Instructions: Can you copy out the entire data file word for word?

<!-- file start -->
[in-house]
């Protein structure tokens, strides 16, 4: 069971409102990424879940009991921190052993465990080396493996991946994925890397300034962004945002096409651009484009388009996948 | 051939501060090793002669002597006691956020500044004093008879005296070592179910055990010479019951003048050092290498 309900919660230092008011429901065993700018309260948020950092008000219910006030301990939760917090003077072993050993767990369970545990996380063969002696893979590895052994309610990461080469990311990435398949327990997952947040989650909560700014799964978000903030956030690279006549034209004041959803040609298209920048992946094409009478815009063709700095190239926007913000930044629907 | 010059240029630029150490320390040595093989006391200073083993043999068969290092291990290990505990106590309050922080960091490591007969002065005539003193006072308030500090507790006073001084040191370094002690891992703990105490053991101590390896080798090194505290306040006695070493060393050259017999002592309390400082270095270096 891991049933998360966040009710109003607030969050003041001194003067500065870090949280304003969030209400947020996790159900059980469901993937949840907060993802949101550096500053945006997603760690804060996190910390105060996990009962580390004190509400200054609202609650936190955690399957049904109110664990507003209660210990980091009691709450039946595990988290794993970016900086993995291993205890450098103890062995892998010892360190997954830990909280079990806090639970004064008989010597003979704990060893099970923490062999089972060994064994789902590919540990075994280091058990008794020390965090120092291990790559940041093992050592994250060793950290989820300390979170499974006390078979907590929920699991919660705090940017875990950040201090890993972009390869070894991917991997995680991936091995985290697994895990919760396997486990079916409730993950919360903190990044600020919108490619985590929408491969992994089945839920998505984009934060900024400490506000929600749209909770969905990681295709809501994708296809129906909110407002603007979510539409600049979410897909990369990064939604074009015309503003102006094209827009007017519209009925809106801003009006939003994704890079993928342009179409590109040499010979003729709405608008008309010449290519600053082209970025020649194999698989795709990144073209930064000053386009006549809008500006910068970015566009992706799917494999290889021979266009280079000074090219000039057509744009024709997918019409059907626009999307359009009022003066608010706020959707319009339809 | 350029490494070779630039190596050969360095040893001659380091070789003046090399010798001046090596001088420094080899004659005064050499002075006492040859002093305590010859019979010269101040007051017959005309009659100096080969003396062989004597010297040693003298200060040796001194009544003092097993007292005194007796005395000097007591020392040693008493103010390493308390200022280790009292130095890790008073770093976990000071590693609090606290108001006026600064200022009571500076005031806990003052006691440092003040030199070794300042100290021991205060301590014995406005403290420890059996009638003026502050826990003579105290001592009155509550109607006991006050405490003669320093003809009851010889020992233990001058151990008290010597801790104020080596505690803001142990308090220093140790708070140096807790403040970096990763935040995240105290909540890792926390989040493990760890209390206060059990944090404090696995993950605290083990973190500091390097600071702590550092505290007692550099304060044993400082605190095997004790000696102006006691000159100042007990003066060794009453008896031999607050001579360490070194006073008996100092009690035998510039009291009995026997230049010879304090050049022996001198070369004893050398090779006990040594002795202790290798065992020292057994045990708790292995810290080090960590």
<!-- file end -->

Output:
[in-house]
């Protein structure tokens, strides 16, 4: 069971409102990424879940009991921190052993465990080396493996991946994925890397300034962004945002096409651009484009388009996948 | 051939501060090793002669002597006691956020500044004093008879005296070592179910055990010479019951003048050092290498 309900919660230092008011429901065993700018309260948020950092008000219910006030301990939760917090003077072993050993767990369970545990996380063969002696893979590895052994309610990461080469990311990435398949327990997952947040989650909560700014799964978000903030956030690279006549034209004041959803040609298209920048992946094409009478815009063709700095190239926007913000930044629907 | 010059240029630029150490320390040595093989006391200073083993043999068969290092291990290990505990106590309050922080960091490591007969002065005539003193006072308030500090507790006073001084040191370094002690891992703990105490053991101590390896080798090194505290306040006695070493060393050259017999002592309390400082270095270096 891991049933998360966040009710109003607030969050003041001194003067500065870090949280304003969030209400947020996790159900059980469901993937949840907060993802949101550096500053945006997603760690804060996190910390105060996990009962580390004190509400200054609202609650936190955690399957049904109110664990507003209660210990980091009691709450039946595990988290794993970016900086993995291993205890450098103890062995892998010892360190997954830990909280079990806090639970004064008989010597003979704990060893099970923490062999089972060994064994789902590919540990075994280091058990008794020390965090120092291990790559940041093992050592994250060793950290989820300390979170499974006390078979907590929920699991919660705090940017875990950040201090890993972009390869070894991917991997995680991936091995985290697994895990919760396997486990079916409730993950919360903190990044600020919108490619985590929408491969992994089945839920998505984009934060900024400490506000929600749209909770969905990681295709809501994708296809129906909110407002603007979510539409600049979410897909990369990064939604074009015309503003102006094209827009007017519209009925809106801003009006939003994704890079993928342009179409590109040499010979003729709405608008008309010449290519600053082209970025020649194999698989795709990144073209930064000053386009006549809008500006910068970015566009992706799917494999290889021979266009280079000074090219000039057509744009024709997918019409059907626009999307359009009022003066608010706020959707319009339809 | 350029490494070779630039190596050969360095040893001659380091070789003046090399010798001046090596001088420094080899004659005064050499002075006492040859002093305590010859019979010269101040007051017959005309009659100096080969003396062989004597010297040693003298200060040796001194009544003092097993007292005194007796005395000097007591020392040693008493103010390493308390200022280790009292130095890790008073770093976990000071590693609090606290108001006026600064200022009571500076005031806990003052006691440092003040030199070794300042100290021991205060301590014995406005403290420890059996009638003026502050826990003579105290001592009155509550109607006991006050405490003669320093003809009851010889020992233990001058151990008290010597801790104020080596505690803001142990308090220093140790708070140096807790403040970096990763935040995240105290909540890792926390989040493990760890209390206060059990944090404090696995993950605290083990973190500091390097600071702590550092505290007692550099304060044993400082605190095997004790000696102006006691000159100042007990003066060794009453008896031999607050001579360490070194006073008996100092009690035998510039009291009995026997230049010879304090050049022996001198070369004893050398090779006990040594002795202790290798065992020292057994045990708790292995810290080090960590």